Okay, so I do like Rhys. I like how he is with Feyre, he doesn’t take her decisions away from her, he doesn’t speak for her and she’s a better person all around when she’s with him. So there you go, another positive thing I have to say about this book.

BUT PEOPLE, why does EVERYONE have to have a tragic story here? Like there’s Mor who was beaten (and probably raped) by her own family because she refused to be bartered off like a prize mare. There are Feyre’s sisters who get turned into Fae against their will (hello, have we learned nothing from the first book? Changing people without their consent is bad!). There are the two badass warriors (um, their names escape me) and each of them has gone through hell to become the great man that he is. Why can’t we have someone who is a good person despite having had a very nice childhood? I can assure you, it is possible to know about sacrifice and hardships without actually having been beaten half to death. Promise. It’s also possible to be a good lead character if you’re human! Imagine that.

And the similarities between her two series!! Gah! Both Celaena and Feyre are very beautiful and skinny and everyone loves them and wants to be with them. They make ancient, immortal males swoon and follow them around like puppies. Said males are protective and gruff but really have hearts of gold. Their crews of other badass males are all damaged and scary but they have their reasons for looking like they’re going to rip your throat out. Save me, please.

Yeah, if you’re still reading this, you deserve a hug. *hug* 

Anyway, I wasn’t even a fan of the ending. Nope. Feyre has gone to spy at Tamlin’s court and will basically sell her body for information if I understand things correctly. But you know, as long as she knows she really loves Rhys. Ugh. Ugh. Ugh.

So many things! But you know what? I’m almost a 100% sure I’ll be reading the sequel anyway because a) I want to finish the series and b) I want to see where she takes it. I just hope (I really hope) it will be a trilogy. If it gets stretched into a longer series, I might not bother after all.


*long exhale*

So. Now it’s your turn. What did you think about this one?

Has a series (or an author) ever disappointed you like this?

I’d love to hear from you! :)

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Queen of Shadows by Sarah J. Maas

Queen of Shadows (Throne of Glass #4) by Sarah J. Maas
Published in September 2015 by Bloomsbury UK.

Links: Goodreads.

Source: purchased (paperback).

Genre: high fantasy.

My rating:

Everyone Celaena Sardothien loves has been taken from her. But she’s at last returned to the empire—for vengeance, to rescue her once-glorious kingdom, and to confront the shadows of her past . . .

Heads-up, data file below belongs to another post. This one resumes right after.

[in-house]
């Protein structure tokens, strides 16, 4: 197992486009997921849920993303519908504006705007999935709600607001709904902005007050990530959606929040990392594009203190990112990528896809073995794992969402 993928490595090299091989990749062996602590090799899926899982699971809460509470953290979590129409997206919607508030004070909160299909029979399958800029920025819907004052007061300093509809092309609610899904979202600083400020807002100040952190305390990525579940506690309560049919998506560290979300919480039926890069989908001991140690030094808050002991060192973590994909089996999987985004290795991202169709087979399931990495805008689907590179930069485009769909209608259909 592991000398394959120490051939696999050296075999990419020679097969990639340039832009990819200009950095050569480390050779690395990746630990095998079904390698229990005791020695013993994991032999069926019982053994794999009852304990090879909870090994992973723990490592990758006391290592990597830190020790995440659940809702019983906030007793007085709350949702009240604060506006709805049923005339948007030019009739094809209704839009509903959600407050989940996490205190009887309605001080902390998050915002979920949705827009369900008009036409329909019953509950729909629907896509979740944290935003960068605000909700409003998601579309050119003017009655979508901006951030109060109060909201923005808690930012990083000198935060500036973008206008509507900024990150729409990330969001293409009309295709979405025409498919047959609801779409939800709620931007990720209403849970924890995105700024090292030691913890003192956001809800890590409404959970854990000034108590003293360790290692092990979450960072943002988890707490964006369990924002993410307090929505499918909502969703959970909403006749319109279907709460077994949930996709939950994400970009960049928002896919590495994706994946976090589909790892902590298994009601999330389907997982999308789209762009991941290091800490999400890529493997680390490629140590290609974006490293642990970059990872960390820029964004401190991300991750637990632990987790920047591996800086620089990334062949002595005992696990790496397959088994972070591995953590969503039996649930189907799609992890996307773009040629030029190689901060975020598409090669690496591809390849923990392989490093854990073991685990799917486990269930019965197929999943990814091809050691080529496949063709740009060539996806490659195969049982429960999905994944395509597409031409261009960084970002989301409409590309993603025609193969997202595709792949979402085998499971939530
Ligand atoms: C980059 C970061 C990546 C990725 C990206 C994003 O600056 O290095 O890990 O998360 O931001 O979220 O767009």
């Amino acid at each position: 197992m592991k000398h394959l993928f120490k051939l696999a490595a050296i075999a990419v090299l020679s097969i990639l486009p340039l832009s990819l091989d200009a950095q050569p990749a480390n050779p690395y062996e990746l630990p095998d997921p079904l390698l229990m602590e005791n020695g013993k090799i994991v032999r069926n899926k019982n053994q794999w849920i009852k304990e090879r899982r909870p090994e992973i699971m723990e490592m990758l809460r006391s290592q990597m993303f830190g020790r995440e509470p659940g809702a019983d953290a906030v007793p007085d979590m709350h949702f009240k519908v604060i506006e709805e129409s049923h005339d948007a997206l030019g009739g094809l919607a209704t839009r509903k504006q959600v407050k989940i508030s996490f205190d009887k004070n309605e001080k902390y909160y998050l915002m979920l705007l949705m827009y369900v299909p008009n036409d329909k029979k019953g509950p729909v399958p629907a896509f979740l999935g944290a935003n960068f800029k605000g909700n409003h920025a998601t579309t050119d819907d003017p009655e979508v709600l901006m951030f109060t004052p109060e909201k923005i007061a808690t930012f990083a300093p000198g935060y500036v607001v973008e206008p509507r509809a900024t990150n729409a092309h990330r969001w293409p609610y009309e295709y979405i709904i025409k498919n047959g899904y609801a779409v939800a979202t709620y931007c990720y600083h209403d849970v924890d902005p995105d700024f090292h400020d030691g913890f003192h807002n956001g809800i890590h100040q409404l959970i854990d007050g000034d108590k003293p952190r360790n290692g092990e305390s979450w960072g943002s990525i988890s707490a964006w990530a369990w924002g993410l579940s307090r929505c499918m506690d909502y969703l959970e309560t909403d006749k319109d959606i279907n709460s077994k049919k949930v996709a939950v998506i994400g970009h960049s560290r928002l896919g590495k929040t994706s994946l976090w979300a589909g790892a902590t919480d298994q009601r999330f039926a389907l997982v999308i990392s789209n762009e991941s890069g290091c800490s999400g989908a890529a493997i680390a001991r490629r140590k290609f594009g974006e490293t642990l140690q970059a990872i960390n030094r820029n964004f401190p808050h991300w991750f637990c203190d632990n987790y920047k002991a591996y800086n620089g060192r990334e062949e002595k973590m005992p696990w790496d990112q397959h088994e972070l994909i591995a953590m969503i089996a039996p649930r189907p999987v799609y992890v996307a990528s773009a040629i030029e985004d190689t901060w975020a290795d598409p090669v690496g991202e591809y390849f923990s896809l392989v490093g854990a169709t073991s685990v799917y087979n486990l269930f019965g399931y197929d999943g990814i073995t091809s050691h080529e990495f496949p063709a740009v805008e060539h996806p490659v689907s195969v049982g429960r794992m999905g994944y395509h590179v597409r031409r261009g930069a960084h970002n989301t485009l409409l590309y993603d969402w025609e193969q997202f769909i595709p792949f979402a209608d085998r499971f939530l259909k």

She will fight for her cousin, a warrior prepared to die just to see her again. She will fight for her friend, a young man trapped in an unspeakable prison. And she will fight for her people, enslaved to a brutal king and awaiting their lost queen’s triumphant return.Celaena’s epic journey has captured the hearts and imaginations of millions across the globe. This fourth volume will hold readers rapt as Celaena’s story builds to a passionate, agonizing crescendo that might just shatter her world.

Celaena’s epic journey has captured the hearts and imaginations of millions across the globe. This fourth volume will hold readers rapt as Celaena’s story builds to a passionate, agonizing crescendo that might just shatter her world.


This review is for the fourth book in the Throne of Glass series. You can read my reviews for the first three books here and here – and I’m warning you right now that THIS POST CONTAINS SPOILERS FOR ALL FOUR BOOKS. There. I just assume that anybody reading a review for the fourth book without reading the first three is asking to be spoiled (I avoided all reviews for this reason) but I’d also like to discuss some spoilery stuff in this part, so you’ve been warned.

First of all, you may have noticed (probably not but still) that I classified this as “high fantasy” without the “YA”. I don’t think Queen of Shadows is a young adult bookHeir of Fire wasn’t, either, but I didn’t really focus on that in my review. But I think it’s worth mentioning now because Aelin’s story is no longer the story of a girl but the story of a woman, a young queen. If you think about it, this whole series is classifiable as YA only because Celaena is 17 at the beginning of the first book – her problems are huge and her responsibilities even bigger, even then. I’m not saying young readers shouldn’t read this series (I read “adult” books almost exclusively when I was in high school) but it begs the question as to why it’s being marketed as YA if it’s not, really. It’s not like adult books can’t feature teenage protagonists.

And then … I have to say that I liked the book but didn’t love it like I did with Heir of Fire. I was a wreck when I finished that one – but now, though I flew through the 600-page monstrosity in two days, I still feel like it could have gone better.

First of all, the first 200 pages dragged. I stopped counting the times Aelin just slaughtered the Valg-infested guards and kept plotting stuff that nobody else knew about. I disliked how Chaol interacted with her. I loved Chaol as a character and I think that this change to a bitter, foul-mouthed rebel is just too jarring to be believable. Yes, I know he was disenchanted and all but hey, he was a really good guy so I have trouble believing he’d act like that. Also, while I’m glad Aedion got more spotlight, I can’t really say his character brought anything new to the table. Another large, muscled male man who feels the need to piss circles around his favourite cousin (her words, not mine). I’m hoping both of them will get a chance to liven up a bit in the last two books of the series.